So you have your list of possible business ideas, based on a personal inventory of your interests, strengths and passions. And you’ve created your personal mission, vision and goals, summing up what you want out of life. It’s finally time to start narrowing down your list of business ideas to come up with “the one” that best fits all your personal needs and wants.
Creating Your Business Ideas Matrix
Your Business Ideas Matrix compares all of your business ideas against each other with regard to how well they each satisfy and support your personal mission, vision and goals… as well as how they may detract or deter from your ideal life.
Refer back to your answers on the worksheets from Part 1: Research to fill in your Business Ideas Matrix worksheet. We’ll be placing the positive aspects into the “Oh Yeah!” column, and the negative aspects into the “Oh No!” column. Then we’ll look at a few different ways to minimize the Oh No!’s, followed by scoring each business idea to come up with a clear front-runner.
Take some time to really think about your results, especially looking at the sorts of activities that make the hours fly by – and the ones that leave you procrastinating and ashamed of doing so.
These are valuable indicators of what’s going on with you at a deep, base level, and where your greatest – and weakest – skills and interests lie.
Case Study: “Burned to a crisp”
Karen D. had worked for years at a large Call Center, and “burned to a crisp” listening to customer complaints all day. She decided to work from home as a Virtual Assistant instead. Being highly organized with a strong ability to multi-task, she set up shop quickly and put her formidable energy into acquiring clients. However, after an exciting start, she “suddenly ended up” specializing in Help Desk customer service, and was horrified to realize she was right back where she started – dealing with customer complaints and frustrated, angry people; mostly via Live Chat.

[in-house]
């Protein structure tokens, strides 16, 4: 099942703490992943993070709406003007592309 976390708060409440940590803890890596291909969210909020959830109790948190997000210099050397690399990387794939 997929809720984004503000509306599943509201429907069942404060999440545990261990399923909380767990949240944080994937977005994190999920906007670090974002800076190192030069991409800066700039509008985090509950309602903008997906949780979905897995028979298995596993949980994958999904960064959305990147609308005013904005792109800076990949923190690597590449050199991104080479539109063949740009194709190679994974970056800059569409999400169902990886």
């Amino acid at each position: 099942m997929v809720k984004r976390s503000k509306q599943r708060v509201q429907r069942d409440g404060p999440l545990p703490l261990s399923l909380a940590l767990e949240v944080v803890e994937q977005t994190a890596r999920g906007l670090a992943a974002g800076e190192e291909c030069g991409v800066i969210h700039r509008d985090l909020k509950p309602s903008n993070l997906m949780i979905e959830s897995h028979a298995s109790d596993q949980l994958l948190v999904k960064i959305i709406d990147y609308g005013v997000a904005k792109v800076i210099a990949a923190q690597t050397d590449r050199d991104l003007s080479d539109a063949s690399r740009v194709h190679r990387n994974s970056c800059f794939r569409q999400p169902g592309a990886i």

She restructured her business based on what she most liked – not what she thought she had the most experience in. She realized that management and team building were her major motivation and source of satisfaction in almost every job she had ever undertaken in a twenty-two year range of job experience. It was her “common denominator.”
Based on that realization, she changed her business model slightly and leveraged the business she had already built up online: Instead of getting rid of her clients, she outsourced the work to other VAs for less than the clients were paying and built up a strong, highly-motivated team.
Karen ended up making a comfortable profit without ever having to man another live Help Desk line. Instead, she focused all her energy on managing her business and creating a “dream team,” rather than trying to perform every task herself. Because she understood her business so well, she was able to tap into what clients really needed, and within two years was making more than she ever had in her previous twenty-two years in the workplace.
Starting A Business 1-2-3
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